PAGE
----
Are statements made during contract negotiations legally binding?
During contract negotiations, a salesman will say many things to try to seal the deal. Here, Grid Law founder David Walker helps readers understand when these statements are legally binding.
ive just found out the agency lied to me during negotiations. What can I do about this
A client asked me this question after signing up to years? contract with a digital marketing agency. From the way they sold the service to him, he had clear expectations about the results that were anticipated, but almost from the outset, the relationship started breaking down.
Two months in, he was becoming concerned that the agency wasnt really doing anything on his account. After three months, there was still a complete lack of results and he was quite sure they would never hit their targets. After four difficult months, enough was enough and he came to see me to find out what his options were.
Understandably, my client was angry. He wanted to get out the contract as soon as possible and he wanted to get his money back. He had tried discussing the problems with the agency but they told him he was committed for the whole year and if he terminated early, he would be sued.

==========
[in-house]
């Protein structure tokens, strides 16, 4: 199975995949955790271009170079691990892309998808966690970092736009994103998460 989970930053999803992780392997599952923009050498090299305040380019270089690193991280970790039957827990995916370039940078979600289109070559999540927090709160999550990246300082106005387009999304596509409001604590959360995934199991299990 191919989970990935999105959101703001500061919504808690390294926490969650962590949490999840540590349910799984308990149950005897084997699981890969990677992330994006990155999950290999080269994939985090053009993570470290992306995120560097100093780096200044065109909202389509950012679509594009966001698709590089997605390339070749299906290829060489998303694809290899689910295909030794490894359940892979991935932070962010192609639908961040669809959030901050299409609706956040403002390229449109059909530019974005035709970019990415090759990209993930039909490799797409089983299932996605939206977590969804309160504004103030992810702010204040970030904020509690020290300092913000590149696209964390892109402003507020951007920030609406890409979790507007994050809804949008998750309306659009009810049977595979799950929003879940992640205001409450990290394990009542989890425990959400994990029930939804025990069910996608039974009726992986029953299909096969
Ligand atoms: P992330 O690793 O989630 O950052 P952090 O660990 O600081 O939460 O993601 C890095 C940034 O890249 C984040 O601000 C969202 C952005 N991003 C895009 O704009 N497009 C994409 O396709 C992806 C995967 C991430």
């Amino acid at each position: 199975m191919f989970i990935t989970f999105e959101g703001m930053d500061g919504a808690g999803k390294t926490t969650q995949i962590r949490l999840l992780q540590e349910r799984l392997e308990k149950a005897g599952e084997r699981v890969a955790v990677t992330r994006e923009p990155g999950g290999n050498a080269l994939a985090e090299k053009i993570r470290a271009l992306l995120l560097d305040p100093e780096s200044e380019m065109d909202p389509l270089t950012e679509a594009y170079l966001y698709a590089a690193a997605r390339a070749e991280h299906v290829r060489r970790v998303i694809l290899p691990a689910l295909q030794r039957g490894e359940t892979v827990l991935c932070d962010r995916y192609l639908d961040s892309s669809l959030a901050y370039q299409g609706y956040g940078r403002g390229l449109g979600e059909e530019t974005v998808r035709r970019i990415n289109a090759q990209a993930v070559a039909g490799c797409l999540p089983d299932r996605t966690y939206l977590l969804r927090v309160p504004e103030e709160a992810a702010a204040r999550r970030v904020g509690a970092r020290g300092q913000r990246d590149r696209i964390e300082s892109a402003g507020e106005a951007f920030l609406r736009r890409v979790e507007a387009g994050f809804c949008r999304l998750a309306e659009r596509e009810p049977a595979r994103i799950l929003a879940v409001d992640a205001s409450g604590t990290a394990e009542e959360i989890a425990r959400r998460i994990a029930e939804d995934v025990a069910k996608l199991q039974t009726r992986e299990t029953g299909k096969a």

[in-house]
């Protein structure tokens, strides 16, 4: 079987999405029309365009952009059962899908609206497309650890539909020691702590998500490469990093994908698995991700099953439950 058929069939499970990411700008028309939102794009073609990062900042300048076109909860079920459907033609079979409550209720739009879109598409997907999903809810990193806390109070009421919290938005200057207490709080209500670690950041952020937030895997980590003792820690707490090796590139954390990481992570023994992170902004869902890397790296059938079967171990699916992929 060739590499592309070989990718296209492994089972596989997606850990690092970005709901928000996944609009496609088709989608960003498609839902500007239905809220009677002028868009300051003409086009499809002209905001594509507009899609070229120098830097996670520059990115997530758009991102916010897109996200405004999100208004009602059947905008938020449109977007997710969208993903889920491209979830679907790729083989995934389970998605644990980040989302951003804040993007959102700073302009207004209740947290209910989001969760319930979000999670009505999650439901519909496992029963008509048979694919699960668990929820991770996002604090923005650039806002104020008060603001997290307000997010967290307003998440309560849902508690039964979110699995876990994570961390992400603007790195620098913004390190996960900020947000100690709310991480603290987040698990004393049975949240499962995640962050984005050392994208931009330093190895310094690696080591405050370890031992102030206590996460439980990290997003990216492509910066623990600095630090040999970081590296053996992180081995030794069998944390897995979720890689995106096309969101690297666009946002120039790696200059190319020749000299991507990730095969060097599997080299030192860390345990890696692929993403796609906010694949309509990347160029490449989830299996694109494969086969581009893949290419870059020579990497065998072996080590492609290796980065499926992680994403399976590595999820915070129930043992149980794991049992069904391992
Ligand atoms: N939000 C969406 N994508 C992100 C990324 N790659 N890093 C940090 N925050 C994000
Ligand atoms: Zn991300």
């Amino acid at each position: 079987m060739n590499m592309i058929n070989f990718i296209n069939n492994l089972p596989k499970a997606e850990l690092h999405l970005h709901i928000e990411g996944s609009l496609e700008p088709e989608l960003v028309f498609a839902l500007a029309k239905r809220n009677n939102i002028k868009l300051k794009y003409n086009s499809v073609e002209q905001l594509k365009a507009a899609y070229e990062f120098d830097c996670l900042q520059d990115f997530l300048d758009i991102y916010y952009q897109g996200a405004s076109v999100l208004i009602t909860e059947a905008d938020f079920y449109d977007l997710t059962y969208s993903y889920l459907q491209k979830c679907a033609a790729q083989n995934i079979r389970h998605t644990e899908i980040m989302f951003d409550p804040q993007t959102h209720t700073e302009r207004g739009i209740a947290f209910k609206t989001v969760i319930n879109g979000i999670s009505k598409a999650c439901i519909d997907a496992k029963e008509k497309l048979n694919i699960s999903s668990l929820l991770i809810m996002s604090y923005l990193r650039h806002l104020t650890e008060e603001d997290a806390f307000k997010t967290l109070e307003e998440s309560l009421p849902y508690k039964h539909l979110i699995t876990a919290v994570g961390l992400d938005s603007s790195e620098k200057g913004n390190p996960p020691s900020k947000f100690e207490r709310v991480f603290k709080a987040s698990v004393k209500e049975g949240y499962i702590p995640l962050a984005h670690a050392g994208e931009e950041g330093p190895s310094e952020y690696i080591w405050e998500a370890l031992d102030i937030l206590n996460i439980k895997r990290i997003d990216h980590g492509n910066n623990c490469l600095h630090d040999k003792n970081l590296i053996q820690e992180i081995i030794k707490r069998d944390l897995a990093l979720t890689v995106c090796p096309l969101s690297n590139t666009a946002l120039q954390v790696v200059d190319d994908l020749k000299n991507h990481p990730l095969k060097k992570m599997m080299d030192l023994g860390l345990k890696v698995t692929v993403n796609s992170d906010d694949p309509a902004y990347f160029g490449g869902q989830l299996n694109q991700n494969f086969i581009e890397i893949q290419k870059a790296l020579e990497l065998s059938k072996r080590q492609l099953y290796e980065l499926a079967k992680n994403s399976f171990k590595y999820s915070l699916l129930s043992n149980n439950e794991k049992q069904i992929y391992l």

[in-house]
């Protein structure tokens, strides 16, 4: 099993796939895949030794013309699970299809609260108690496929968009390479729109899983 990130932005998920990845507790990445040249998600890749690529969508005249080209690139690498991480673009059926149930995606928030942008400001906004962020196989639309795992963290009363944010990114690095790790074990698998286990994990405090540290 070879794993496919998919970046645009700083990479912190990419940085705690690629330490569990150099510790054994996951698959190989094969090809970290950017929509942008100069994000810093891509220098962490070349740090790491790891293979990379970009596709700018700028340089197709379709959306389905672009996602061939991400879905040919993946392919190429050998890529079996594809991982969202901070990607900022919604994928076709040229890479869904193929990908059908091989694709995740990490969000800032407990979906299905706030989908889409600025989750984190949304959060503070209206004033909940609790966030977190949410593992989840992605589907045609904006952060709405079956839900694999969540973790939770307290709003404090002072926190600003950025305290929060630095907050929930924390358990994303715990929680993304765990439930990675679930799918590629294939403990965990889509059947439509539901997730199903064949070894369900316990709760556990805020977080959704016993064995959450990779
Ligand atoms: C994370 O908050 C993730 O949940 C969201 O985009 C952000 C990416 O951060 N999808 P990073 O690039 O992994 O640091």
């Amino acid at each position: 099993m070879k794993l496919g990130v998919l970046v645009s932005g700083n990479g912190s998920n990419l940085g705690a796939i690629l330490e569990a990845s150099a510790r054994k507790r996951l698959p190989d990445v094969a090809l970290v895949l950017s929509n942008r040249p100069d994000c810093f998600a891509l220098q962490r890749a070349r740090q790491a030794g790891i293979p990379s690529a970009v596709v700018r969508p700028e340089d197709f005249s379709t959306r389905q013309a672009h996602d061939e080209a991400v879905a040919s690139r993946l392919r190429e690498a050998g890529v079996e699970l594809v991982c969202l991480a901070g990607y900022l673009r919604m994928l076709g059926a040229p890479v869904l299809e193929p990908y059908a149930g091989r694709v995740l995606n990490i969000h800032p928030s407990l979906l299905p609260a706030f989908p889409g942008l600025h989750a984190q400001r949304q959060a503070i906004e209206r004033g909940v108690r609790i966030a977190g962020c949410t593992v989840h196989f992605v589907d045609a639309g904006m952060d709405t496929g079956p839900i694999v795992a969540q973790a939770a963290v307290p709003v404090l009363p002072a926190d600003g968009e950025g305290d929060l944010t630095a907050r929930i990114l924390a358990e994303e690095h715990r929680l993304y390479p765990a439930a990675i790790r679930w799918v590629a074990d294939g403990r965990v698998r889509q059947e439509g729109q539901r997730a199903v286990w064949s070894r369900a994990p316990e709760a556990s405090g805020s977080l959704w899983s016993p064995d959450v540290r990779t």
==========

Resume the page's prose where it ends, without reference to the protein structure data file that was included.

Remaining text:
So, what could he do?
As with all situations like this, it’s important to take a step back and look at the facts and the evidence. As much as I have great sympathy for my clients, it’s important to have a clear and an unemotional view of what has happened. Only then can I provide them with the best advice and suggested course of action.
First, I needed to know exactly what was said and when. During negotiations, a salesman will say many things to try to seal the deal and the law treats these statements in different ways. These statements can effectively be split into three categories.
Three types of negotiation statements
First are ‘sales puffs. it’s a strange term, which was first used in a legal dispute back in 1892, but basically a sales puff is an unspecific comment that has no legal effect. Something like we offer a great service? or youll love the results we will get for you. it’s often an opinion or it could be an exaggeration.
Sales puffs should be easy to spot and you wouldnt really expect them to have much influence on whether someone enters into a contract or not.
However, this doesnt mean that salesmen have a free reign and can say what they like in adverts. All advertising must be legal, honest, decent and truthful and if it’s not, it could fall foul of the Advertising Standards Authority’s CAP Code.
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Next are representations. Representations can be opinions or factual statements, but they’re intended to be taken seriously. Representations don’t generally form part of the contract, but the customer will rely on their accuracy. The salesman will use them to induce the customer to enter into the contract so there are legal consequences if they arent true.
Statements and facts
Finally, there are statements made and facts given that are terms of the contract. These are legally binding and if they arent true, or a party to the contract doesnt abide by them, legal action can result.